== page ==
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Placebo works in abdominal pain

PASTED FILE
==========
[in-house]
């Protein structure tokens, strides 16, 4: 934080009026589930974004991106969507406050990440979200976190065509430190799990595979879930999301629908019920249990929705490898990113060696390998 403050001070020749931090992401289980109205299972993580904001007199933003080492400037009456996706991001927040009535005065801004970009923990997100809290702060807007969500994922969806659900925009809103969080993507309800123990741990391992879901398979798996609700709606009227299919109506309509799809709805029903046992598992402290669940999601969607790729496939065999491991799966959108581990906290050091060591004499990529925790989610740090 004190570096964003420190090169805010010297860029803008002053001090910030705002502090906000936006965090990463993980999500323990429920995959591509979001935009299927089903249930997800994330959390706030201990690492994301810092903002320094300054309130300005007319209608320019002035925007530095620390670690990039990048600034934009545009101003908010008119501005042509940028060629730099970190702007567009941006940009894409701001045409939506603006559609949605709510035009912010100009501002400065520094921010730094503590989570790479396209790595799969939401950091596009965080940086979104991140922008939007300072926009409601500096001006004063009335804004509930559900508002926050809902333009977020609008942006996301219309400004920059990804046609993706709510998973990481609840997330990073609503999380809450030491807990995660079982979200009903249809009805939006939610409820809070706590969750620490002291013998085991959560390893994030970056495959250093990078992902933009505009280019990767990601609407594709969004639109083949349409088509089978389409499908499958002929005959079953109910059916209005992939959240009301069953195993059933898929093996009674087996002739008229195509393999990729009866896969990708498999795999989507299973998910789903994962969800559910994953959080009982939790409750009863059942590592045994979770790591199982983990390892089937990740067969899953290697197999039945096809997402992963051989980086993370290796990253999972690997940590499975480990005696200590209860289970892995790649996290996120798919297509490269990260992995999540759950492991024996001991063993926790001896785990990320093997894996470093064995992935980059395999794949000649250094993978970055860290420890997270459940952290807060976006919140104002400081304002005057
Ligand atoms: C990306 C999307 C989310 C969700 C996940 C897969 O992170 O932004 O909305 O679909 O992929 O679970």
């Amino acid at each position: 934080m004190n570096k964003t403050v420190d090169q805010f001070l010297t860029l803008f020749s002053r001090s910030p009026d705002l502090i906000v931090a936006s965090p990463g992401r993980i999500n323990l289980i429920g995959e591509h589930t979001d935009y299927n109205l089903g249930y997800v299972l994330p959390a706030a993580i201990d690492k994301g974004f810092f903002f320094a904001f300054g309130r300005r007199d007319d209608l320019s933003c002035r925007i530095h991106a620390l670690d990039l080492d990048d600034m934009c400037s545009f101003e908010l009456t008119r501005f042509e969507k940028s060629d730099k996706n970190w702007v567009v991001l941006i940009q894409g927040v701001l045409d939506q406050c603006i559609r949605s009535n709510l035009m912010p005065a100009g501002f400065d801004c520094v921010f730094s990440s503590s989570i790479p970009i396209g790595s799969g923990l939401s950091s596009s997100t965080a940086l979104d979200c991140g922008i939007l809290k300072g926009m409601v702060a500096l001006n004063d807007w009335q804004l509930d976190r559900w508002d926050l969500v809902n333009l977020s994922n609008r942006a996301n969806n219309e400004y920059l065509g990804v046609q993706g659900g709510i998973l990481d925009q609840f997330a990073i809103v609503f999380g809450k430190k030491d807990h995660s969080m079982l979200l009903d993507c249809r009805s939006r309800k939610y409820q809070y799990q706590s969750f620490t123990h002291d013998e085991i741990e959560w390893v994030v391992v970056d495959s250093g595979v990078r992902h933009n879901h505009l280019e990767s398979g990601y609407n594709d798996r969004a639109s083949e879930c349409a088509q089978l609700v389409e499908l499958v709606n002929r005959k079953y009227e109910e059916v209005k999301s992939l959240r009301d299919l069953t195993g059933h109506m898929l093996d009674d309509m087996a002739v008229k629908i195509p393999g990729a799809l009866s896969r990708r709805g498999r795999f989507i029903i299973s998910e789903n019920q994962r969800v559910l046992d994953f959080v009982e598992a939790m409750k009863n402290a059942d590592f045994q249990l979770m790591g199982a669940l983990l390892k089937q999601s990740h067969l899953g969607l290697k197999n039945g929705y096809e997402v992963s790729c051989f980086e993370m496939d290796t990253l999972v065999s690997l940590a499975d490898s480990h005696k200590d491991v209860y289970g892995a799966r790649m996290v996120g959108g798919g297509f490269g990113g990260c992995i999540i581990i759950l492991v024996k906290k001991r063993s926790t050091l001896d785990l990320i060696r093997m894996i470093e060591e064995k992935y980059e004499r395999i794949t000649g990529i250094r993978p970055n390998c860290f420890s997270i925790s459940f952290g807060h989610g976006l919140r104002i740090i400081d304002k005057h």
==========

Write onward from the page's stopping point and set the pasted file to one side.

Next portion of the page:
In April 2017, Lucina commented on the high placebo response rate seen in studies comparing migraine headache treatments (doi.org/10.1136/archdischild-2017–3 12 882). Now a review paper has looked specifically at placebo effects reported in studies of abdominal pain-related functional gastrointestinal disorders (AP-FGIDs) in children (HoekmanJ et al. J Pediatr 2017. doi.org10.1016/j.jpeds.2016.12.022). They found 21 randomised placebo-controlled trials, which used a variety of pain-rating scales. Looking only at the placebo groups, they found that the proportion of children ending up with no pain was 17% (95% CI 8% to 32%), and reporting an improvement in pain was 41% (95% CI 34% to 49%). As the studies varied considerably in their designs, they were able to look at factors that seemed to create a significantly greater placebo response: these included, as expected, longer durations of treatment and higher drop-out rates, and more surprisingly, once-daily versus twice-daily dosing regimes—perhaps because every dose given reminds the child that there is supposed to be something wrong with them. Some earlier studies have suggested that placebo response rates are generally higher in children compared with adults, but this review found rates for AP-FGIDs that are comparable to similar studies in adults, around 36% to 42%.
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